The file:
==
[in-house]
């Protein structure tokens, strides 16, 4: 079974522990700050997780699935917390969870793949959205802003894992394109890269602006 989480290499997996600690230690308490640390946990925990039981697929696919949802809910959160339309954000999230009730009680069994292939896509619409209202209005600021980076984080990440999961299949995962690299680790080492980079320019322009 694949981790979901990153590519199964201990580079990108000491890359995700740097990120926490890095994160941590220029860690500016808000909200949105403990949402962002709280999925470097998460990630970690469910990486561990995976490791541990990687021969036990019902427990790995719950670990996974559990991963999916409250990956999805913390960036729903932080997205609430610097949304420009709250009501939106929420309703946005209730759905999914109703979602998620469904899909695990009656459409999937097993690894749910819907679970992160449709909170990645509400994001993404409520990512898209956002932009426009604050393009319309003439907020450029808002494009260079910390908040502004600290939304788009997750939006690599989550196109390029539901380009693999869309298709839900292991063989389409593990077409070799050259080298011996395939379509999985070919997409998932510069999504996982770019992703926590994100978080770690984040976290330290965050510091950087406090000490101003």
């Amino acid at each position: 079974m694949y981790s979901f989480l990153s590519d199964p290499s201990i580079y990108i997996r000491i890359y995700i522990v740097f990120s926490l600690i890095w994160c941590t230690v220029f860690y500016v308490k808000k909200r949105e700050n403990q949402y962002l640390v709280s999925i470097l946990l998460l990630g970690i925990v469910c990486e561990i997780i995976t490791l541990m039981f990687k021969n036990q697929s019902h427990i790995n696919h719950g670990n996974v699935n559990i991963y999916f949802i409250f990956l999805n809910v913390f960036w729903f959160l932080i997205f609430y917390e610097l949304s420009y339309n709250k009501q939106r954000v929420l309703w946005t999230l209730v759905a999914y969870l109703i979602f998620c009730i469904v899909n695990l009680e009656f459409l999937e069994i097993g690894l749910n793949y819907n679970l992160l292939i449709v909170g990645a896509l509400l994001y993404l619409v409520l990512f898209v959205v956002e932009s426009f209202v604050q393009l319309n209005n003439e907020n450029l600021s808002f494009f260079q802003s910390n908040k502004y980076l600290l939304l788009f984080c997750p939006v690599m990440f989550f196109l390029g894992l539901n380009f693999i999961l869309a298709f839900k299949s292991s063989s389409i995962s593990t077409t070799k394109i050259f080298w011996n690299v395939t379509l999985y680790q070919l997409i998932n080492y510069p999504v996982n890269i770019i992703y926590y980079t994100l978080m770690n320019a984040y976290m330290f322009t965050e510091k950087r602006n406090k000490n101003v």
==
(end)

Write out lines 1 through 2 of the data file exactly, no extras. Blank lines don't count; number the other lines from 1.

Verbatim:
[in-house]
């Protein structure tokens, strides 16, 4: 079974522990700050997780699935917390969870793949959205802003894992394109890269602006 989480290499997996600690230690308490640390946990925990039981697929696919949802809910959160339309954000999230009730009680069994292939896509619409209202209005600021980076984080990440999961299949995962690299680790080492980079320019322009 694949981790979901990153590519199964201990580079990108000491890359995700740097990120926490890095994160941590220029860690500016808000909200949105403990949402962002709280999925470097998460990630970690469910990486561990995976490791541990990687021969036990019902427990790995719950670990996974559990991963999916409250990956999805913390960036729903932080997205609430610097949304420009709250009501939106929420309703946005209730759905999914109703979602998620469904899909695990009656459409999937097993690894749910819907679970992160449709909170990645509400994001993404409520990512898209956002932009426009604050393009319309003439907020450029808002494009260079910390908040502004600290939304788009997750939006690599989550196109390029539901380009693999869309298709839900292991063989389409593990077409070799050259080298011996395939379509999985070919997409998932510069999504996982770019992703926590994100978080770690984040976290330290965050510091950087406090000490101003």